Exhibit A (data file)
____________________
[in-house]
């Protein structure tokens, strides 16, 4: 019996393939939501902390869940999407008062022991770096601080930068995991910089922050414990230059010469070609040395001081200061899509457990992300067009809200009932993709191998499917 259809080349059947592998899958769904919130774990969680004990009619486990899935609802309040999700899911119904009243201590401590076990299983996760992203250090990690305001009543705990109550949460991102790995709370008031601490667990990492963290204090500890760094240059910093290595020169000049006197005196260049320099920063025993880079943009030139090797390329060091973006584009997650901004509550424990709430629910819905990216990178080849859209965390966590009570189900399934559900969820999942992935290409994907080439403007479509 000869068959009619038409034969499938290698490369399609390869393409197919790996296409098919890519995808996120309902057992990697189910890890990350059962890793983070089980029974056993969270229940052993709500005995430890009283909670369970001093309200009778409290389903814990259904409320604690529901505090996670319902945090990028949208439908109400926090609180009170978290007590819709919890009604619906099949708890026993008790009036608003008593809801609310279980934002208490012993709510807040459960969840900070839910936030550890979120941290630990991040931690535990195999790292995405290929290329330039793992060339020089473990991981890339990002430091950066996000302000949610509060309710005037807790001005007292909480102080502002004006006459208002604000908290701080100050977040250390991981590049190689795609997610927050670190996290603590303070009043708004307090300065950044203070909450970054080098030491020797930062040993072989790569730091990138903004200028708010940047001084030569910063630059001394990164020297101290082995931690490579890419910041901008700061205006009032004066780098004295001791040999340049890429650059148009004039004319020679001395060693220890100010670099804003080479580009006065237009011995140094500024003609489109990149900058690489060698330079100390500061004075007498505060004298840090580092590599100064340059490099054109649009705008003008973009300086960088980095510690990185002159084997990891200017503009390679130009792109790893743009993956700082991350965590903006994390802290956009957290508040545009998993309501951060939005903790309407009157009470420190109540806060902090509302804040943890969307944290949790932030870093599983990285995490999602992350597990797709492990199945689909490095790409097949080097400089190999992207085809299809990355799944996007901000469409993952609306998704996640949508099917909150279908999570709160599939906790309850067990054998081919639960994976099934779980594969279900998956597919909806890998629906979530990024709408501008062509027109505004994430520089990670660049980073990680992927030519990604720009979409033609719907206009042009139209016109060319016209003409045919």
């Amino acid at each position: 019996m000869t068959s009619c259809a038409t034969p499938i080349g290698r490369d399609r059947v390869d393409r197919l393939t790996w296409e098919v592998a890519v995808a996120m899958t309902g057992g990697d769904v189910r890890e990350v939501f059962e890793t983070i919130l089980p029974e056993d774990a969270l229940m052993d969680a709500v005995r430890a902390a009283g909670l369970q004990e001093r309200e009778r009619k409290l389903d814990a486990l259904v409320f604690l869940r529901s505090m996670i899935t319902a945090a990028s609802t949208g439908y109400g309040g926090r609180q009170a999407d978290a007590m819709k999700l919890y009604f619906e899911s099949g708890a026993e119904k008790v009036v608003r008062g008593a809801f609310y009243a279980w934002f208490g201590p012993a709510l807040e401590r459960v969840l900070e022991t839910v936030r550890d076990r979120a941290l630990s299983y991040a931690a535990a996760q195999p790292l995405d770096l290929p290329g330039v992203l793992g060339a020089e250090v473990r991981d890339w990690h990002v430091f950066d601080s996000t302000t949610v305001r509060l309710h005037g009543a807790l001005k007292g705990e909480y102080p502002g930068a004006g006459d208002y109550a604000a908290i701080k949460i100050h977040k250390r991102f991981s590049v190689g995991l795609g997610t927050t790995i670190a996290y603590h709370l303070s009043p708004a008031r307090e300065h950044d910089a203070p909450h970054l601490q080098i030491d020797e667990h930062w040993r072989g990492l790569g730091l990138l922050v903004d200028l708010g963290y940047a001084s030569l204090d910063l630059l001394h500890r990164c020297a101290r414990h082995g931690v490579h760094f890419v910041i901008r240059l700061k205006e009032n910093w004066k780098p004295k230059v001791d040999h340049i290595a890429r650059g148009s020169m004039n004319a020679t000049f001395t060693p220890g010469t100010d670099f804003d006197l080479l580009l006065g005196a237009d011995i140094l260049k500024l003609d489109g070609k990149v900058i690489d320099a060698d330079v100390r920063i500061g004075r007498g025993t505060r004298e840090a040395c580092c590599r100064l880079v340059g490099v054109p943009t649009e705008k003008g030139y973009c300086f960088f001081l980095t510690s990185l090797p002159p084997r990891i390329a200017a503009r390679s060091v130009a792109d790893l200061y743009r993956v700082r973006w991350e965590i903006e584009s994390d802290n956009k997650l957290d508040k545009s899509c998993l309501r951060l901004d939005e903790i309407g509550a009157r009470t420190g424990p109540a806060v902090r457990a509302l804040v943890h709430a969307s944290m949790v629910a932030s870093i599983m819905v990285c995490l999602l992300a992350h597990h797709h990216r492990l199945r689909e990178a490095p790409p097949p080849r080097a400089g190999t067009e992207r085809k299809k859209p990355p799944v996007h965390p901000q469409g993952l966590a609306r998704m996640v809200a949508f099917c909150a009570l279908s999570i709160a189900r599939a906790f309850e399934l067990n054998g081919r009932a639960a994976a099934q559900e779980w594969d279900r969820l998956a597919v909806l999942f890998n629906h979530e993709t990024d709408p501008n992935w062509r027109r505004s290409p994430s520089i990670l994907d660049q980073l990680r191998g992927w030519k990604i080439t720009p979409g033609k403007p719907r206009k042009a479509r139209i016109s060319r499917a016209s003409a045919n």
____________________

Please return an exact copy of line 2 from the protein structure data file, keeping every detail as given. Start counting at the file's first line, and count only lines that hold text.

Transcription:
């Protein structure tokens, strides 16, 4: 019996393939939501902390869940999407008062022991770096601080930068995991910089922050414990230059010469070609040395001081200061899509457990992300067009809200009932993709191998499917 259809080349059947592998899958769904919130774990969680004990009619486990899935609802309040999700899911119904009243201590401590076990299983996760992203250090990690305001009543705990109550949460991102790995709370008031601490667990990492963290204090500890760094240059910093290595020169000049006197005196260049320099920063025993880079943009030139090797390329060091973006584009997650901004509550424990709430629910819905990216990178080849859209965390966590009570189900399934559900969820999942992935290409994907080439403007479509 000869068959009619038409034969499938290698490369399609390869393409197919790996296409098919890519995808996120309902057992990697189910890890990350059962890793983070089980029974056993969270229940052993709500005995430890009283909670369970001093309200009778409290389903814990259904409320604690529901505090996670319902945090990028949208439908109400926090609180009170978290007590819709919890009604619906099949708890026993008790009036608003008593809801609310279980934002208490012993709510807040459960969840900070839910936030550890979120941290630990991040931690535990195999790292995405290929290329330039793992060339020089473990991981890339990002430091950066996000302000949610509060309710005037807790001005007292909480102080502002004006006459208002604000908290701080100050977040250390991981590049190689795609997610927050670190996290603590303070009043708004307090300065950044203070909450970054080098030491020797930062040993072989790569730091990138903004200028708010940047001084030569910063630059001394990164020297101290082995931690490579890419910041901008700061205006009032004066780098004295001791040999340049890429650059148009004039004319020679001395060693220890100010670099804003080479580009006065237009011995140094500024003609489109990149900058690489060698330079100390500061004075007498505060004298840090580092590599100064340059490099054109649009705008003008973009300086960088980095510690990185002159084997990891200017503009390679130009792109790893743009993956700082991350965590903006994390802290956009957290508040545009998993309501951060939005903790309407009157009470420190109540806060902090509302804040943890969307944290949790932030870093599983990285995490999602992350597990797709492990199945689909490095790409097949080097400089190999992207085809299809990355799944996007901000469409993952609306998704996640949508099917909150279908999570709160599939906790309850067990054998081919639960994976099934779980594969279900998956597919909806890998629906979530990024709408501008062509027109505004994430520089990670660049980073990680992927030519990604720009979409033609719907206009042009139209016109060319016209003409045919």